Greatness

A blog format isn’t necessarily conducive to writing on the subjects I currently need to write about.  Over coffee this morning, I quickly finished up the last two remaining posts about my recent experience on the Love Art in Calgary art tour. At 11:00 I was walking a prayer around the pond with Max.  And, yes, you read that correctly.

Before the hike, I sought out my father on Skype because I was feeling fragile.  Dad is giving me everything I need to journey my grief, everything that is, apart from what I am giving myself…and what God is giving me.  In short, Dad wasn’t available.  I went to the kitchen and ate an apricot square (I should have greased my pan, or as Dad later suggested, used parchment paper on the bottom of the pan) before making an exit.

At 11:00 the funeral Mass was beginning for a dear friend in Lethbridge and I was at a loss as to why I wasn’t there.  I’ve sat with that feeling all day long.  And just now, sitting here, I’m no closer to the answer.  The wind was a cold one from the north and on the south side of the pond, I couldn’t forge through the drift that, over the last few days, had accumulated.  So, I did an about face and headed back the way I had come.  That put me into the wind…and the cold lashing made my nose run and my eyes tear and then I was able to cry.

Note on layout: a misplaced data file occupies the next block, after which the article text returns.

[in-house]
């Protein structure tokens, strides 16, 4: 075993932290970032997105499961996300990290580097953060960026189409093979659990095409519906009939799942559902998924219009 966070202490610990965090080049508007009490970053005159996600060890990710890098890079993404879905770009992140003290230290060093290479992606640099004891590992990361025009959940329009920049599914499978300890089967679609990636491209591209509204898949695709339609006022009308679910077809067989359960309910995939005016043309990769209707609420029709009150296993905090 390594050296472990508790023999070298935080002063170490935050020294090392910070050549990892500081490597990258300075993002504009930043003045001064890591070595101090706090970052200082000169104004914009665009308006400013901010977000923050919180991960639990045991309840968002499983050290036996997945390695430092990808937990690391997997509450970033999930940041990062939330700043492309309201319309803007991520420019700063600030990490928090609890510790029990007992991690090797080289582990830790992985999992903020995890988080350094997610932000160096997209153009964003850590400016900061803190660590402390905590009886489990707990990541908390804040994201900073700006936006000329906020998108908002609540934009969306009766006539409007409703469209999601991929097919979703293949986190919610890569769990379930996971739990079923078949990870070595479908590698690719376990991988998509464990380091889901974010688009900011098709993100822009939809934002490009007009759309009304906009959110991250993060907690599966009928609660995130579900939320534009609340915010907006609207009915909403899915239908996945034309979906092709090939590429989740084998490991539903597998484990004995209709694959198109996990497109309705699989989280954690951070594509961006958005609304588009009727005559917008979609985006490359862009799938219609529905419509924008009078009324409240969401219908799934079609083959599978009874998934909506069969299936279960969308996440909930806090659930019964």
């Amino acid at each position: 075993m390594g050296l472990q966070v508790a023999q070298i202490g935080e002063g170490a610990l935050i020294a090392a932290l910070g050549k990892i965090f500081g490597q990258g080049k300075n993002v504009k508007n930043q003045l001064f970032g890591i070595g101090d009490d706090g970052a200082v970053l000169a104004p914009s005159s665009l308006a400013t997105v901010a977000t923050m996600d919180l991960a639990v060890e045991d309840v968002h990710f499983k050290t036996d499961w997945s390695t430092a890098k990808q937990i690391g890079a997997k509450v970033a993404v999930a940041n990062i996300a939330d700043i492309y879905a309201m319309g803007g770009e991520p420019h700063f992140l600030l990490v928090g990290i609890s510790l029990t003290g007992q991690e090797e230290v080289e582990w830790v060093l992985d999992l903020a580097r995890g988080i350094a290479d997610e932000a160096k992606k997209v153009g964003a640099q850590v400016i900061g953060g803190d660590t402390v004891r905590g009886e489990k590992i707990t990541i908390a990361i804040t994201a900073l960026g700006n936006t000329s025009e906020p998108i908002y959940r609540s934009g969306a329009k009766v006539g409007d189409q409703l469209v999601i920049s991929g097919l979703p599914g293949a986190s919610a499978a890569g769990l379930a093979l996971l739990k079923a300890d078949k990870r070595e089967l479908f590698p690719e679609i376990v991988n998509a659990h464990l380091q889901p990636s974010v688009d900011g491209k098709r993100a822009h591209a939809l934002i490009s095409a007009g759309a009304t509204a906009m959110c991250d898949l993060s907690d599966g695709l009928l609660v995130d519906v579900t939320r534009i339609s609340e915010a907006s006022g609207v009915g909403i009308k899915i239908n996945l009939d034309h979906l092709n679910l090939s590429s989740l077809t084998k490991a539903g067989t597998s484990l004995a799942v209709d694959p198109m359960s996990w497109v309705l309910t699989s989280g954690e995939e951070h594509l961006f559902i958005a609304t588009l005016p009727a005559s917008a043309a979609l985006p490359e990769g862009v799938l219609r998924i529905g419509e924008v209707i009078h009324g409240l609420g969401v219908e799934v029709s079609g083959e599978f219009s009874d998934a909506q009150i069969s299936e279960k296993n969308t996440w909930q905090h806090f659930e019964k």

I seem to be losing women of greatness…women of tremendous influence…women who have inspired me and made me who I am.  And this is a difficult thing.  Because women of greatness have passed, the bones of my own mortality are being shaken and I am feeling an urgency about almost everything and that urgency sometimes exhausts me.

Last night, with remembrance of having done this alongside Gunda, I made a huge batch of cabbage rolls.  I am here alone, but I made enough for ten.  She would smile at this, I’m sure.

Cabbage Rolls and Apricot Squares

Cabbage Rolls and Apricot Squares

I know.  Like everyone else, I also say, “You never really lose someone you love.”

But, for the sake of this writing, I need to say it. I considered titling this post, Losing Gunda.  It feels as though we’ve lost her.

The truth is, I haven’t seen Gunda for the longest time.  The last time I saw her, she smiled and her eyes smiled, but she said very little.  I sent her Christmas cards.  That was the sum total of it, in the physical sense…oh, but in the spiritual sense, it was something completely different.

I think one of the most surprising blessings of my life, apart from having my children, was the moment I decided to be confirmed in my church.  Gunda inspired my faith every step of the way.  I sometimes sat on a stool in front of her…she would grasp my hands in hers…and we would talk.  She had such devotion and her devotion wrapped itself around me and never left.  So many times along the way of my life, I referred back to the wisdom that she shared with me and treasured the impact that she had on my life.  Gunda has always remained with me.